“Windustry” is now Sherman County, Oregon’s largest employer. The 831-square-mile area, once a busy hub for sawmills and logging, now is dominated by wheat farms and hundreds of 300-foot wind turbines generating electricity and local income.
The 1,735 inhabitants of the county’s six small towns – Biggs, Rufus, Wasco, Moro, Grass Valley (News - Alert) and Kent – took in $3 million in 2010 as a result of the new wind farming movement.
Most of that money is split among the farmers who allow wind turbines to be placed on their land, but the average residents also benefit: To compensate them for having their vista blocked by turbines, which can affect property values in a big way, each head of household in Sherman County receives an annual check for $590.
“It’s modeled after a lot of Alaska compensation,” said Judge Gary Thompson of Sherman County Court, “There are a lot of people who live in the county who are not necessarily going to benefit from the renewable energy, and we felt we needed to share it with all the county residents.”
Currently, wind fuels the 321-megawatt Klondike Wind Farm located four miles southeast of Wasco; as well as the 450-megawatt Biglow Canyon Wind Farm just to the north; and the 400-megawatt Klondike project, east of Wasco.
The average landowner who allows a tower to be built on their property receives a “windfall” of around $5,500 per turbine each year, and some large farms can house a dozen or more of the massive power generators. The turbines are typically quiet, but not entirely silent, and there are laws regarding how close they can be to other structures. But with checks of $50,000 or more coming in each year, you can see why many farmers are perfectly content with the change in scenery.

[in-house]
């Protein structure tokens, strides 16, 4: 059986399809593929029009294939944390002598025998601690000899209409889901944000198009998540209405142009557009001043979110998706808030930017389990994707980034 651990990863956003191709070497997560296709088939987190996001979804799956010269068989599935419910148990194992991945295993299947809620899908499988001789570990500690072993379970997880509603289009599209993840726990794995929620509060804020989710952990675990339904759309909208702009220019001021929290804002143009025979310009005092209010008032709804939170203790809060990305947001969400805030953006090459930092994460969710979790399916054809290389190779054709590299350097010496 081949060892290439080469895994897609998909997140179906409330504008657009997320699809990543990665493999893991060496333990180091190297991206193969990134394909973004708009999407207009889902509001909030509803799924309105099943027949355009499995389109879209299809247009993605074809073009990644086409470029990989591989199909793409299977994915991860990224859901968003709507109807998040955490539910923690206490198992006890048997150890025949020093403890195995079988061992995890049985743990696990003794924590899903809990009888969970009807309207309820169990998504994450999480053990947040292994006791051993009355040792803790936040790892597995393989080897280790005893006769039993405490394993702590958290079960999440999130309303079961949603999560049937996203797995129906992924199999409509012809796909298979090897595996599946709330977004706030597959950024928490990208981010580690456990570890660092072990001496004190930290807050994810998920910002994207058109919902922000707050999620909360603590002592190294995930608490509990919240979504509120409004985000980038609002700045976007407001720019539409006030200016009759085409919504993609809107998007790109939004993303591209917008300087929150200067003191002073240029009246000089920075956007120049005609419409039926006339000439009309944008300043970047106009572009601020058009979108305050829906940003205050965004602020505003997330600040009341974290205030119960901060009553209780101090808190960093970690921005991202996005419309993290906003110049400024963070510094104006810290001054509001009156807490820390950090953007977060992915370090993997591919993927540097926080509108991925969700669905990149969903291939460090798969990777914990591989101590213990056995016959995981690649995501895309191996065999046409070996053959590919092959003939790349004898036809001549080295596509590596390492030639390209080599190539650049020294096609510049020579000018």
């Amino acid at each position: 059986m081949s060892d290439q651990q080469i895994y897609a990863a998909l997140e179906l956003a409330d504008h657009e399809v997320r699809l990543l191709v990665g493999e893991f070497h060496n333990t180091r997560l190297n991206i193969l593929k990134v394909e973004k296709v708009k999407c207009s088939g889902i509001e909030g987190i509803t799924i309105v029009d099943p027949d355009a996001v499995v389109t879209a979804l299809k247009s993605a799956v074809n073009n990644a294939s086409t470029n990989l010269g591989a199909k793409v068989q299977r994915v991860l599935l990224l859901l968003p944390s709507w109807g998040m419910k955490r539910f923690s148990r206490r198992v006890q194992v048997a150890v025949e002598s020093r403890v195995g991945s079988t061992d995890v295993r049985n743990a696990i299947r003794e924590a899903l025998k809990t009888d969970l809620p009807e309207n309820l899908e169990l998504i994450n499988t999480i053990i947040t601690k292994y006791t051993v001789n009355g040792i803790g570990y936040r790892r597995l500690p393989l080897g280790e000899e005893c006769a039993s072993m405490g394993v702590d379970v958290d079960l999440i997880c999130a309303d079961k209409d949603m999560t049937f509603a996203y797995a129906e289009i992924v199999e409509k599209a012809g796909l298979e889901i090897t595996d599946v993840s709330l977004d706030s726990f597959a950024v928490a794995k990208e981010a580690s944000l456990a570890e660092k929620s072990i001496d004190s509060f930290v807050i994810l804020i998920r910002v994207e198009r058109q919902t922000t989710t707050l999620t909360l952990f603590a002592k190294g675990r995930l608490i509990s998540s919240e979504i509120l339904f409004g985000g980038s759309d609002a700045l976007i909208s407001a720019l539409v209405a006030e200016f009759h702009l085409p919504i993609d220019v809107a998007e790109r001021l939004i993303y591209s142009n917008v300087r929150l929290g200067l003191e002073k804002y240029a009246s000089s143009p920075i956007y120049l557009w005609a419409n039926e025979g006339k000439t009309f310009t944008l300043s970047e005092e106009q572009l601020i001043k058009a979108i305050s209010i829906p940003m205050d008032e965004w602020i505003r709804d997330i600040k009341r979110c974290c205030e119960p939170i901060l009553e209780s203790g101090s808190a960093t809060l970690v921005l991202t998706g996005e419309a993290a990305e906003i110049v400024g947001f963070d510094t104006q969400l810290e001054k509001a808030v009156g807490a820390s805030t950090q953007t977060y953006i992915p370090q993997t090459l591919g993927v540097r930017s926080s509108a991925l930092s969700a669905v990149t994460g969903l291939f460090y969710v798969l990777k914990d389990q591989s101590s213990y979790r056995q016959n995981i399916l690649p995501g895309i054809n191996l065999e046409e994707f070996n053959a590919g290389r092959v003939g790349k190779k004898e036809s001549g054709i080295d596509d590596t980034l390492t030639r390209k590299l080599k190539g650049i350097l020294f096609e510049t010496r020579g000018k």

And it’s not just private citizens who are benefitting. According to The New York Times, taxes, fees and assessments on more than 1,000 megawatts of wind turbine capacity have brought $17.5 million in nine years to Sherman County. At Sherman Junior/Senior High School in Moro, wind money paid for new computers, musical instruments, robotics equipment, portions of a greenhouse, and a new teacher to instruct the most gifted of its 124 students last year.
“Right now, when many districts around the state are gutting everything, we don’t have to,” commented Ivan Ritchie, Superintendent of the Sherman County School District and Principal of Sherman Elementary School in Grass Valley.
The turbines have brought more jobs to the area, officials say. The Columbia Gorge Community College has retooled its electrical engineering department into a renewable energy technician program that has trained 135 students from Sherman and surrounding counties.
“Wind is the only thing that is going to save rural Oregon,” said Judge Thompson, “especially since all the timber is gone and the saw mills and all that are closing down. I think what it is is a breath of fresh air.”
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Cheryl Kaften is an accomplished communicator who has written for consumer and corporate audiences. She has worked extensively for MasterCard (News - Alert) Worldwide, Philip Morris USA (Altria), and KPMG, and has consulted for Estee Lauder and the Philadelphia Inquirer Newspapers. To read more of her articles, please visit her columnist page.
Edited by Jennifer Russell